“LibrePlanet is an impactful, exciting free software conference. Attendance has grown each year, yet the community-minded atmosphere has grown even stronger,” said John Sullivan, executive director of the FSF.

    • The Linux Foundation Announces Session Lineup for MesosCon Asia

      The Linux Foundation, the nonprofit organization enabling mass innovation through open source, today announced the schedule for MesosCon Asia, taking place November 18-19 in Hangzhou, China.

    • Tencent: Transforming Networks with SDN

      “SDN can really transform the way we do networks,” said Tom Bie, VP of Technology & Operation of Data Center, Networking and Server, Tencent, during his Wednesday keynote address at the Open Daylight Summit. The China telecom giant should know about the issues of massive scale networks: they have more than 200 million users for QQ instant messaging, 300 million users of their payment service, and more than 800 million users of their VChat service. Bie noted that Tencent also operates one of the largest gaming networks in the world, along with video services, audio services, online literature services, news portals, and a range other digital content services.

    • The Second Wave of Platforms, an Interview with Cloud Foundry’s Sam Ramji

      In today’s world of platforms, services are increasingly connected. In the past, PaaS offerings were pretty much isolated. It’s that new connected infrastructure that is driving the growth of Cloud Foundry, the open source, service-oriented platform technology.

      Sam Ramji is CEO of Cloud Foundry, which is holding its European event in Frankfurt this week. At the conference, we spoke with Ramji to discuss, among other topics:

  • Web Browsers

    • Mozilla

      • This Week In Servo 79

        In the last week, we landed 96 PRs in the Servo organization’s repositories.

        Promise support has arrived in Servo, thanks to hard work by jdm, dati91, and mmatyas! This does not fully implement microtasks, but unblocks the uses of Promises in many places (e.g., the WebBluetooth test suite).

        Emilio rewrote the bindings generation code for rust-bindgen, dramatically improving the flow of the code and output generated when producing Rust bindings for C and C++ code.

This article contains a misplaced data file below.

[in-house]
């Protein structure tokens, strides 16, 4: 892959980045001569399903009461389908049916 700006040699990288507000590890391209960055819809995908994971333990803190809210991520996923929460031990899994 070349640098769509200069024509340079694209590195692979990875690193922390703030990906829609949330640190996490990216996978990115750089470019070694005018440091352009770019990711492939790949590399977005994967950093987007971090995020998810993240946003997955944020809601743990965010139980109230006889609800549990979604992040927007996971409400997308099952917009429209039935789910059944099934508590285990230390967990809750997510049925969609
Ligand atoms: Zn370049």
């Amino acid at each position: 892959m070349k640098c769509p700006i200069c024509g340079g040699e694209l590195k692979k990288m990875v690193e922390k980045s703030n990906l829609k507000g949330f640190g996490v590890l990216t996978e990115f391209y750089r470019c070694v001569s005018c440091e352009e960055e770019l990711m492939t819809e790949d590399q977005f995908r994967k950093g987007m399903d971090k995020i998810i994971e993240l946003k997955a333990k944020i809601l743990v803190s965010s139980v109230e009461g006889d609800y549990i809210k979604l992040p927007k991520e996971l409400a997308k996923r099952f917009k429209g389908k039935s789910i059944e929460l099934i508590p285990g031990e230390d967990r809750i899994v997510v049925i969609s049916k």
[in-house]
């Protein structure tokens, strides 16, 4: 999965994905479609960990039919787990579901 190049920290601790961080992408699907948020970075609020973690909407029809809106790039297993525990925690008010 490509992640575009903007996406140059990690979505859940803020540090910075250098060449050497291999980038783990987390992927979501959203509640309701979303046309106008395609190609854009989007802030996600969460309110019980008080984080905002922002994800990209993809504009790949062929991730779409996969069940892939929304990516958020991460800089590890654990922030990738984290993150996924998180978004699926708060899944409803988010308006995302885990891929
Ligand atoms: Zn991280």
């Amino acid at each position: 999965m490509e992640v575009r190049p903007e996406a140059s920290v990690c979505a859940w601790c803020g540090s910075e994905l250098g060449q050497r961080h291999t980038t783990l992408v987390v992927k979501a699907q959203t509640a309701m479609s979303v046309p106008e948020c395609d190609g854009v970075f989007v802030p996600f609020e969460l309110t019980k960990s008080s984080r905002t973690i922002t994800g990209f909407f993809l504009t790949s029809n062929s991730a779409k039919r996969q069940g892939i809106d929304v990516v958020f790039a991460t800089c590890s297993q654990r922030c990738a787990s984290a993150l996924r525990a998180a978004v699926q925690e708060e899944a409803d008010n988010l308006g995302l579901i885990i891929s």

The TPAC WebBluetooth standards meeting talked a bit about the great progress by the team at the University of Szeged in the context of Servo.

      • Servo Web Engine Now Supports Promises, Continues Churning Along

        It’s been nearly two months since last writing about Mozilla’s Servo web layout engine (in early August, back when WebRender2 landed) but development has kept up and they continue enabling more features for this next-generation alternative to Gecko.

        The latest is that Servo now supports JavaScript promises. If you are unfamiliar with the promise support, see this guide.

        The latest Servo code has improvements around its Rust binding generator for C and C++ code plus other changes.

      • Announcing Rust 1.12

        The Rust team is happy to announce the latest version of Rust, 1.12. Rust is a systems programming language with the slogan “fast, reliable, productive: pick three.”

        As always, you can install Rust 1.12 from the appropriate page on our website, and check out the detailed release notes for 1.12 on GitHub. 1361 patches were landed in this release.

      • Rust 1.12 Programming Language Released

        Rust 1.12 has been released as the newest version of this popular programming language with a focus on “fast, reliable, productive: pick three.”

  • SaaS/Back End

  • Databases

    • Riak TS for time series analysis at scale

      Until recently, doing time series analysis at scale was expensive and almost exclusively the domain of large enterprises. What made time series a hard and expensive problem to tackle? Until the advent of the NoSQL database, scaling up to meet increasing velocity and volumes of data generally meant scaling hardware vertically by adding CPUs, memory, or additional hard drives. When combined with database licensing models that charged per processor core, the cost of scaling was simply out of reach for most.

      Fortunately, the open source community is democratising large scale data analysis rapidly, and I am lucky enough to work at a company making contributions in this space. In my talk at All Things Open this year, I’ll introduce Riak TS, a key-value database optimized to store and retrieve time series data for massive data sets, and demonstrate how to use it in conjunction with three other open source tools—Python, Pandas, and Jupyter—to build a completely open source time series analysis platform. And it doesn’t take all that long.